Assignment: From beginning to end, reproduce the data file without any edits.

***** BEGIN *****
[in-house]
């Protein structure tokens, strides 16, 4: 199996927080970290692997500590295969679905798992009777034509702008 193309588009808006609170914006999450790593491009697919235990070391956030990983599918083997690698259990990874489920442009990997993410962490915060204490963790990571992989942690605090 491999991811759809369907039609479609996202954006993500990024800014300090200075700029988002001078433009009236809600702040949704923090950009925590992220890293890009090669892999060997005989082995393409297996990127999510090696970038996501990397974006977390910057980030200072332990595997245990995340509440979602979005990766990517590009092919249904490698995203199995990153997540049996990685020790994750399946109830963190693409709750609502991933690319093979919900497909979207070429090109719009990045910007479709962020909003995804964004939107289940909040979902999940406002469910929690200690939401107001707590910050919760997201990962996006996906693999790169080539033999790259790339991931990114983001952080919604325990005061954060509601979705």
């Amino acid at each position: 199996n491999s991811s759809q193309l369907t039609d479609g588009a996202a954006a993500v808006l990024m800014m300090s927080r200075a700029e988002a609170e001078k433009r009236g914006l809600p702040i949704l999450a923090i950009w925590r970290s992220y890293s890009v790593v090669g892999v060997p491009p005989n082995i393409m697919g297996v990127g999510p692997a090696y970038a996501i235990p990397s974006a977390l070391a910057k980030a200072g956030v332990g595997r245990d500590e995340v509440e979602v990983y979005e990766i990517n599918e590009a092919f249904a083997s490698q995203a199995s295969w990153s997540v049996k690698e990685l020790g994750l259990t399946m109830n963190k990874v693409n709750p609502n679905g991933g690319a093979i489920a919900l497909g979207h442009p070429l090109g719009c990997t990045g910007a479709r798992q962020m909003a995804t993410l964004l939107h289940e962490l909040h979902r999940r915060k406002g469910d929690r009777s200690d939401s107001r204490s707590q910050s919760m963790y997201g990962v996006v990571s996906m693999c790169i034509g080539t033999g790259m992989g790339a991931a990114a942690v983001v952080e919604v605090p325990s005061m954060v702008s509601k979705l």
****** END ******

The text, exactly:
[in-house]
């Protein structure tokens, strides 16, 4: 199996927080970290692997500590295969679905798992009777034509702008 193309588009808006609170914006999450790593491009697919235990070391956030990983599918083997690698259990990874489920442009990997993410962490915060204490963790990571992989942690605090 491999991811759809369907039609479609996202954006993500990024800014300090200075700029988002001078433009009236809600702040949704923090950009925590992220890293890009090669892999060997005989082995393409297996990127999510090696970038996501990397974006977390910057980030200072332990595997245990995340509440979602979005990766990517590009092919249904490698995203199995990153997540049996990685020790994750399946109830963190693409709750609502991933690319093979919900497909979207070429090109719009990045910007479709962020909003995804964004939107289940909040979902999940406002469910929690200690939401107001707590910050919760997201990962996006996906693999790169080539033999790259790339991931990114983001952080919604325990005061954060509601979705």
């Amino acid at each position: 199996n491999s991811s759809q193309l369907t039609d479609g588009a996202a954006a993500v808006l990024m800014m300090s927080r200075a700029e988002a609170e001078k433009r009236g914006l809600p702040i949704l999450a923090i950009w925590r970290s992220y890293s890009v790593v090669g892999v060997p491009p005989n082995i393409m697919g297996v990127g999510p692997a090696y970038a996501i235990p990397s974006a977390l070391a910057k980030a200072g956030v332990g595997r245990d500590e995340v509440e979602v990983y979005e990766i990517n599918e590009a092919f249904a083997s490698q995203a199995s295969w990153s997540v049996k690698e990685l020790g994750l259990t399946m109830n963190k990874v693409n709750p609502n679905g991933g690319a093979i489920a919900l497909g979207h442009p070429l090109g719009c990997t990045g910007a479709r798992q962020m909003a995804t993410l964004l939107h289940e962490l909040h979902r999940r915060k406002g469910d929690r009777s200690d939401s107001r204490s707590q910050s919760m963790y997201g990962v996006v990571s996906m693999c790169i034509g080539t033999g790259m992989g790339a991931a990114a942690v983001v952080e919604v605090p325990s005061m954060v702008s509601k979705l």